I followed GNOME's (one of the two main Linux desktops) development during that period, and it seems telling that they keep using Apple's useability information to drive their decisions. Starting with Gnome 1.4 and migrating along to Gnome 2.4, it really looked like they are doing their best to copy OS X.
  9. iceTrX macrumors regular

    Aug 5, 2004
    Outside of Detroit.
    Linux will never replace windows in the desktop without a lot of standard commercial software being available for it. This is the serious advantage MacOS X and Windows have over it.
  10. Mord macrumors G4


    Aug 24, 2003
    the way i see it as far as home use is concerned linux makes pc's more mac like and mac's more pc like it sort of sit's in the middle, it poses little treat because Mac OS X is so much better, i went to linux world in Olympia in london and most people there had powerbooks and they were not even running ppc linux they were running OS X, it has a terminal, you can run x11 linux app's it's based on freeBSD it is a linux geek's dream, compared to windows itis very sttractive compared to the Mac OS it seems bare and pc like.

    windows<linux<solaris<Mac OS
  11. gekko513 macrumors 603


    Oct 16, 2003
    For a home user I consider OSX to be on the user friendly, efficient and pretty side, and Linux to be on the unuser friendly, time consuming and ugly side (but cheap and powerful) ... Windows is somewhere in between.

    I don't see how Linux in its current state poses a threat to OSX. They have quite different target audiences.
  12. jtgotsjets macrumors 6502


    May 20, 2004
    Lawrence, KS
    did you people even read the article?

    its not talking about whether linux in its CURRENT state will overcome OSX, its talking about, in the future, when linux developers have made linux so user friendly that it is equivalent to OSX, will linux reign supreme (due to cost)
  13. Les Kern macrumors 68040

    Les Kern

    Apr 26, 2002
    Without reading the article (since I've seen them before) I would suggest there MAY a real problem with OSX if, and only if, they develop a better front end. Imagine a nearly-X OS on Linux running on a $500 PC. Who could resist it? Not us, I mean average users (mostly the PC-faithful). Of course there are things like iMovie and iTunes, which make the Mac WAY more compelling to buy... if the word gets out. As for servers, Linux is indeed a threat, but I have a dozen Panther servers, and those things are solid. Trouble is that Apple has done a poor job of trying to nudge themselves into the business world. Without that, they are sunk. With Linux able to run on existing PC's, why SHOULD they buy Macs?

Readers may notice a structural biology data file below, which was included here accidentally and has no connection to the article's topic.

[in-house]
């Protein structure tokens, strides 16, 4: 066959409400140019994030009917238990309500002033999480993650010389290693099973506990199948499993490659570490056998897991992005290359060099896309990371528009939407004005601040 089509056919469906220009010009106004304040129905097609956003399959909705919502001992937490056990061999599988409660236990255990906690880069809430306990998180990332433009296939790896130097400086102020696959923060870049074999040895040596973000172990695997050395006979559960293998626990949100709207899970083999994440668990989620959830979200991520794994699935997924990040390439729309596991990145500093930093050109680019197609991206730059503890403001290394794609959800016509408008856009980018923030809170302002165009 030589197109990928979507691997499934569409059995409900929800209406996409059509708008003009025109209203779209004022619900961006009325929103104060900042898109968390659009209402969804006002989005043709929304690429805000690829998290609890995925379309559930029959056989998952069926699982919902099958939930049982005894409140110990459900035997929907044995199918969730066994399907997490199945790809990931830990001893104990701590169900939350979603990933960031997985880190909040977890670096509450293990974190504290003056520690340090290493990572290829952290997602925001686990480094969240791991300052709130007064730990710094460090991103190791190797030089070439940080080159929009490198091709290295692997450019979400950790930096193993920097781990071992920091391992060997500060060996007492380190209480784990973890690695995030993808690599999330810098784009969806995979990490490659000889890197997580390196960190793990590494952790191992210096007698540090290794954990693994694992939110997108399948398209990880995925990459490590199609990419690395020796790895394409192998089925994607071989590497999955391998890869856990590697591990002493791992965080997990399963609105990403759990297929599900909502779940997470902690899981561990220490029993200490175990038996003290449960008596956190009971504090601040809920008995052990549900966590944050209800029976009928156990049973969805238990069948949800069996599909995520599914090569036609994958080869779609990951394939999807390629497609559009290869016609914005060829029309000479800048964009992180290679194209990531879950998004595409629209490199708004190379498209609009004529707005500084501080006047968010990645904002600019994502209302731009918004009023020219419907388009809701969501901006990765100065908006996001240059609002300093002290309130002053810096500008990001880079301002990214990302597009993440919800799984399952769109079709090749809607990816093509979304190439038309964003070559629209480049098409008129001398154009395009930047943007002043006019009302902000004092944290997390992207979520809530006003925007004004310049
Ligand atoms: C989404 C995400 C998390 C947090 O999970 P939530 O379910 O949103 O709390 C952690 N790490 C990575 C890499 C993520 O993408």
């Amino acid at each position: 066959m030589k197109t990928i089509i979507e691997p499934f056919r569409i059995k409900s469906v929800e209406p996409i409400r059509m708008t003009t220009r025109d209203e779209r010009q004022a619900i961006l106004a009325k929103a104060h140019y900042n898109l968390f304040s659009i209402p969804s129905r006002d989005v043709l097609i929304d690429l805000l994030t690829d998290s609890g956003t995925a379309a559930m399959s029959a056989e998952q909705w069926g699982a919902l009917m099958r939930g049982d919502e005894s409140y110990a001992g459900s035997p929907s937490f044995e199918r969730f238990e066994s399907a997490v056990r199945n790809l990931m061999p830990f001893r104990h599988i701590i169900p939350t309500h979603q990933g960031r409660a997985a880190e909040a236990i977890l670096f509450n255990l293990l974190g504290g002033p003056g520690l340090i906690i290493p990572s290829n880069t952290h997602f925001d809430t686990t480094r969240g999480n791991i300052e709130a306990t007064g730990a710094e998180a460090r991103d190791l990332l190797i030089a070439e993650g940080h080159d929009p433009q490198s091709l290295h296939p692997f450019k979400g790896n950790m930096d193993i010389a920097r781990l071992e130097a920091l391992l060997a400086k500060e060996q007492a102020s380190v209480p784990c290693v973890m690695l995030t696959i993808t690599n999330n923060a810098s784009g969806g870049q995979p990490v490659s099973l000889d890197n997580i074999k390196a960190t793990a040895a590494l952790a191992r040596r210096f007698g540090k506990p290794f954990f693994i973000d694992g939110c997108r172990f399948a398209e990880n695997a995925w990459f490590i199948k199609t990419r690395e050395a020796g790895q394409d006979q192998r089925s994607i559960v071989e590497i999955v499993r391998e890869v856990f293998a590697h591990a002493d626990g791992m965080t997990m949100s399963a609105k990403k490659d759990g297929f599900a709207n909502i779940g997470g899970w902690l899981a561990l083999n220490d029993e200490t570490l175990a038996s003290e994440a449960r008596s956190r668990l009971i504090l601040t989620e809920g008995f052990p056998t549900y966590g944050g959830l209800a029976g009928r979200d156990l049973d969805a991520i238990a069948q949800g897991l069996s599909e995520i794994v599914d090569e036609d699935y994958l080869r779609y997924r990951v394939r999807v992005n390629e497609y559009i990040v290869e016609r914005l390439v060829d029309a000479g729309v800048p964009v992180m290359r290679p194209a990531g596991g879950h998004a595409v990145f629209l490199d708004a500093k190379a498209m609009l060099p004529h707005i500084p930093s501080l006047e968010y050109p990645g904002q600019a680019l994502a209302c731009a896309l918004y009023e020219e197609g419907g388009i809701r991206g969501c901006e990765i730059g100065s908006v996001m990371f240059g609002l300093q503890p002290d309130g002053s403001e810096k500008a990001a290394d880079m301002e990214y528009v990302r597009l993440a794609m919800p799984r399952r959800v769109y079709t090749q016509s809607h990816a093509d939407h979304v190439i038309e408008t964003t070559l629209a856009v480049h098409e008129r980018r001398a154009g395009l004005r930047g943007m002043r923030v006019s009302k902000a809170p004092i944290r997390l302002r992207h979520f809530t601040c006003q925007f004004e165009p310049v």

14. BrianKonarsMac macrumors 65816

    Apr 28, 2004
    my thoughts exactly, how can you REPLACE an OS where all of your ideas originate? Linux will never be an acceptable solution because they just mimic the GUI's of windows and os x, to be a truely viable desktop alternative, they need to redo the GUI metaphor completely. Sun's Looking Glass is KIND OF on the right track, but for all of it's 3 dimensionality, they stick to too many of today's design metaphors (web pages in a window, some form of dock or start bar, menus, etc).
  15. gekko513 macrumors 603


    Oct 16, 2003
    And when will that be? In 5 years? 10? 20? And no matter how long it takes, Linux will overtake Windows first in user-friendliness, efficiency and good-looks and as such will probably kill off Windows first (hopefully).

    Unless of course Longhorn eventually is released and does all the things that the hype says ...
  16. Fukui macrumors 68000


    Jul 19, 2002
    But OS X, unless Scully makes a comeback, will NOT be standing still...
  17. Westside guy macrumors 603

    Westside guy

    Oct 15, 2003
    The soggy side of the Pacific NW
    Yeah, I read it before posting the first time. However since the article has some significant factual errors[*], it made more sense to respond to the thread than to the article itself (yeah, as if threads on this forum ever stay narrowly on topic anyway).

    [*] Examples:

    Judging by the toll that Linux has taken on Windows on the server side...
    Linux hasn't really taken much of a toll against Windows server installations so far. Where it's really hitting right now is proprietary Unix installations. However it is obvious that MS is worried that Linux will start stealing its share; hence the "Get the Facts" campaign.

    even the most reputable and recommended distributions of desktop Linux, such as Gentoo and Xandros...
    Uh, no. The author seems to be a Linux dabbler more than anything else. Almost no one recommends Gentoo for desktop. Gentoo has a very vocal group of proponents but they fall in the more hardcore "tweaker" category. Xandros is pretty much brand-spanking new, and while it targets user-friendliness it doesn't have any mind-share in the Linux community yet. The main arguments regarding desktop Linux at present seem to be Fedora vs. Mandrake vs. SuSE.